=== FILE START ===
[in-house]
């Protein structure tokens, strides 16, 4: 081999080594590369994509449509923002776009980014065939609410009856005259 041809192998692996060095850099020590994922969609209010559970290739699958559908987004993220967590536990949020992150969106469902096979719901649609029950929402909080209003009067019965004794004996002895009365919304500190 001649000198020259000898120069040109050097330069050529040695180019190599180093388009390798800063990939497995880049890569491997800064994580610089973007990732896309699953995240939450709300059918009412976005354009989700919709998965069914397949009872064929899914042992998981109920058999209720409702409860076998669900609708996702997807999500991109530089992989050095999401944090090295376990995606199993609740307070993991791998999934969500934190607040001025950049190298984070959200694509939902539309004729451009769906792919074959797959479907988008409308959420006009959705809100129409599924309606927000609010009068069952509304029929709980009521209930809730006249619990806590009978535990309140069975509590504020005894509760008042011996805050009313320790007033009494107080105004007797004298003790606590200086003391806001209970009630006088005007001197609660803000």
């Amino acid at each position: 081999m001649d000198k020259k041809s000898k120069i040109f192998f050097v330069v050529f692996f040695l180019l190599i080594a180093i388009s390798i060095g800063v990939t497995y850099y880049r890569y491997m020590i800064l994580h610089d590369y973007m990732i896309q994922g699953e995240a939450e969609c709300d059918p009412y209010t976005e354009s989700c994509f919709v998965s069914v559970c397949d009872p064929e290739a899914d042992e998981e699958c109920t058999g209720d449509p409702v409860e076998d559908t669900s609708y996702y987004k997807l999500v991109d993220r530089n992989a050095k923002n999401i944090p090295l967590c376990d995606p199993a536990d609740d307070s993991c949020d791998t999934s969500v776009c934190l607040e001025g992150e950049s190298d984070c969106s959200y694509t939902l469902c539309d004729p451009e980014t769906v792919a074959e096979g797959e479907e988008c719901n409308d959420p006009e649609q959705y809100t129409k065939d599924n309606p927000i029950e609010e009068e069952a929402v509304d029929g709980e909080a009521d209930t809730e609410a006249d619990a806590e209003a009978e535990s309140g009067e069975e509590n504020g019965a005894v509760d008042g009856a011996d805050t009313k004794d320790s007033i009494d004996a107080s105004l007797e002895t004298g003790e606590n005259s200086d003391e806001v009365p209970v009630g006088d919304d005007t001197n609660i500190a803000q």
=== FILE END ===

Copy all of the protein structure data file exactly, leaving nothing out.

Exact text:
[in-house]
């Protein structure tokens, strides 16, 4: 081999080594590369994509449509923002776009980014065939609410009856005259 041809192998692996060095850099020590994922969609209010559970290739699958559908987004993220967590536990949020992150969106469902096979719901649609029950929402909080209003009067019965004794004996002895009365919304500190 001649000198020259000898120069040109050097330069050529040695180019190599180093388009390798800063990939497995880049890569491997800064994580610089973007990732896309699953995240939450709300059918009412976005354009989700919709998965069914397949009872064929899914042992998981109920058999209720409702409860076998669900609708996702997807999500991109530089992989050095999401944090090295376990995606199993609740307070993991791998999934969500934190607040001025950049190298984070959200694509939902539309004729451009769906792919074959797959479907988008409308959420006009959705809100129409599924309606927000609010009068069952509304029929709980009521209930809730006249619990806590009978535990309140069975509590504020005894509760008042011996805050009313320790007033009494107080105004007797004298003790606590200086003391806001209970009630006088005007001197609660803000």
């Amino acid at each position: 081999m001649d000198k020259k041809s000898k120069i040109f192998f050097v330069v050529f692996f040695l180019l190599i080594a180093i388009s390798i060095g800063v990939t497995y850099y880049r890569y491997m020590i800064l994580h610089d590369y973007m990732i896309q994922g699953e995240a939450e969609c709300d059918p009412y209010t976005e354009s989700c994509f919709v998965s069914v559970c397949d009872p064929e290739a899914d042992e998981e699958c109920t058999g209720d449509p409702v409860e076998d559908t669900s609708y996702y987004k997807l999500v991109d993220r530089n992989a050095k923002n999401i944090p090295l967590c376990d995606p199993a536990d609740d307070s993991c949020d791998t999934s969500v776009c934190l607040e001025g992150e950049s190298d984070c969106s959200y694509t939902l469902c539309d004729p451009e980014t769906v792919a074959e096979g797959e479907e988008c719901n409308d959420p006009e649609q959705y809100t129409k065939d599924n309606p927000i029950e609010e009068e069952a929402v509304d029929g709980e909080a009521d209930t809730e609410a006249d619990a806590e209003a009978e535990s309140g009067e069975e509590n504020g019965a005894v509760d008042g009856a011996d805050t009313k004794d320790s007033i009494d004996a107080s105004l007797e002895t004298g003790e606590n005259s200086d003391e806001v009365p209970v009630g006088d919304d005007t001197n609660i500190a803000q």